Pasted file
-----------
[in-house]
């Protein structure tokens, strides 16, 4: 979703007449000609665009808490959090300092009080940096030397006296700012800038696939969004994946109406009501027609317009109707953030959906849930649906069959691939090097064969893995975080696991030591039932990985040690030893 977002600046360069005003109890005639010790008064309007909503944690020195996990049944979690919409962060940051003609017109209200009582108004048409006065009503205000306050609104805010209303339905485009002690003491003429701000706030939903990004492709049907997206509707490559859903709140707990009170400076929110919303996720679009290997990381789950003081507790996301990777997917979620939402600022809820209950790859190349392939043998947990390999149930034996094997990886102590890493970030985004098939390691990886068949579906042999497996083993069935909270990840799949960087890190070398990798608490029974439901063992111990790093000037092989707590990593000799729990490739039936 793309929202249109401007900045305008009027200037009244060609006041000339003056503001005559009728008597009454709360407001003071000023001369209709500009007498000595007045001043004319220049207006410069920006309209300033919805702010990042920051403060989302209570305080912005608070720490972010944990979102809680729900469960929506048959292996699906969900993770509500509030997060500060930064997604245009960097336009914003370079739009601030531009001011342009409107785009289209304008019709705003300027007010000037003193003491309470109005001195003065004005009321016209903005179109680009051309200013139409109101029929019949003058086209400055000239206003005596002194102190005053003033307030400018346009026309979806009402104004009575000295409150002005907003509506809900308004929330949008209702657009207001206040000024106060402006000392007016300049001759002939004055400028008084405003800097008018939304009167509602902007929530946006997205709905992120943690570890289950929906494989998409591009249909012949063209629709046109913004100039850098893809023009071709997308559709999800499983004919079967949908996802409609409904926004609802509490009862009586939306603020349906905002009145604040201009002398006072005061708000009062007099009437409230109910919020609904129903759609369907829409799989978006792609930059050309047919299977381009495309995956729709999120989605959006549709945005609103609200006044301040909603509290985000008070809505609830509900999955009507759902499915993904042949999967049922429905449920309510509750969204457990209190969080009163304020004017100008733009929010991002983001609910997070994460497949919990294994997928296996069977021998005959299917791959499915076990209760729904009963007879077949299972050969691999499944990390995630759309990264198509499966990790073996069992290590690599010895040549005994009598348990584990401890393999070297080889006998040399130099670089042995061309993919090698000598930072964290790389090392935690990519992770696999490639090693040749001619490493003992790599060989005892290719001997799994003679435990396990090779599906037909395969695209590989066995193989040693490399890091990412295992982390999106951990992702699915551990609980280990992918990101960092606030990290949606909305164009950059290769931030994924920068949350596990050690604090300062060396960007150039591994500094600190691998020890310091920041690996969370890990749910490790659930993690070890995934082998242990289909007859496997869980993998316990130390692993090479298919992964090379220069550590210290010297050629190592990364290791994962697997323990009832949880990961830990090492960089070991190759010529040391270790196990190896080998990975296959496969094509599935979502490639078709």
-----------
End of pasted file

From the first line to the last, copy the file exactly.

[in-house]
């Protein structure tokens, strides 16, 4: 979703007449000609665009808490959090300092009080940096030397006296700012800038696939969004994946109406009501027609317009109707953030959906849930649906069959691939090097064969893995975080696991030591039932990985040690030893 977002600046360069005003109890005639010790008064309007909503944690020195996990049944979690919409962060940051003609017109209200009582108004048409006065009503205000306050609104805010209303339905485009002690003491003429701000706030939903990004492709049907997206509707490559859903709140707990009170400076929110919303996720679009290997990381789950003081507790996301990777997917979620939402600022809820209950790859190349392939043998947990390999149930034996094997990886102590890493970030985004098939390691990886068949579906042999497996083993069935909270990840799949960087890190070398990798608490029974439901063992111990790093000037092989707590990593000799729990490739039936 793309929202249109401007900045305008009027200037009244060609006041000339003056503001005559009728008597009454709360407001003071000023001369209709500009007498000595007045001043004319220049207006410069920006309209300033919805702010990042920051403060989302209570305080912005608070720490972010944990979102809680729900469960929506048959292996699906969900993770509500509030997060500060930064997604245009960097336009914003370079739009601030531009001011342009409107785009289209304008019709705003300027007010000037003193003491309470109005001195003065004005009321016209903005179109680009051309200013139409109101029929019949003058086209400055000239206003005596002194102190005053003033307030400018346009026309979806009402104004009575000295409150002005907003509506809900308004929330949008209702657009207001206040000024106060402006000392007016300049001759002939004055400028008084405003800097008018939304009167509602902007929530946006997205709905992120943690570890289950929906494989998409591009249909012949063209629709046109913004100039850098893809023009071709997308559709999800499983004919079967949908996802409609409904926004609802509490009862009586939306603020349906905002009145604040201009002398006072005061708000009062007099009437409230109910919020609904129903759609369907829409799989978006792609930059050309047919299977381009495309995956729709999120989605959006549709945005609103609200006044301040909603509290985000008070809505609830509900999955009507759902499915993904042949999967049922429905449920309510509750969204457990209190969080009163304020004017100008733009929010991002983001609910997070994460497949919990294994997928296996069977021998005959299917791959499915076990209760729904009963007879077949299972050969691999499944990390995630759309990264198509499966990790073996069992290590690599010895040549005994009598348990584990401890393999070297080889006998040399130099670089042995061309993919090698000598930072964290790389090392935690990519992770696999490639090693040749001619490493003992790599060989005892290719001997799994003679435990396990090779599906037909395969695209590989066995193989040693490399890091990412295992982390999106951990992702699915551990609980280990992918990101960092606030990290949606909305164009950059290769931030994924920068949350596990050690604090300062060396960007150039591994500094600190691998020890310091920041690996969370890990749910490790659930993690070890995934082998242990289909007859496997869980993998316990130390692993090479298919992964090379220069550590210290010297050629190592990364290791994962697997323990009832949880990961830990090492960089070991190759010529040391270790196990190896080998990975296959496969094509599935979502490639078709």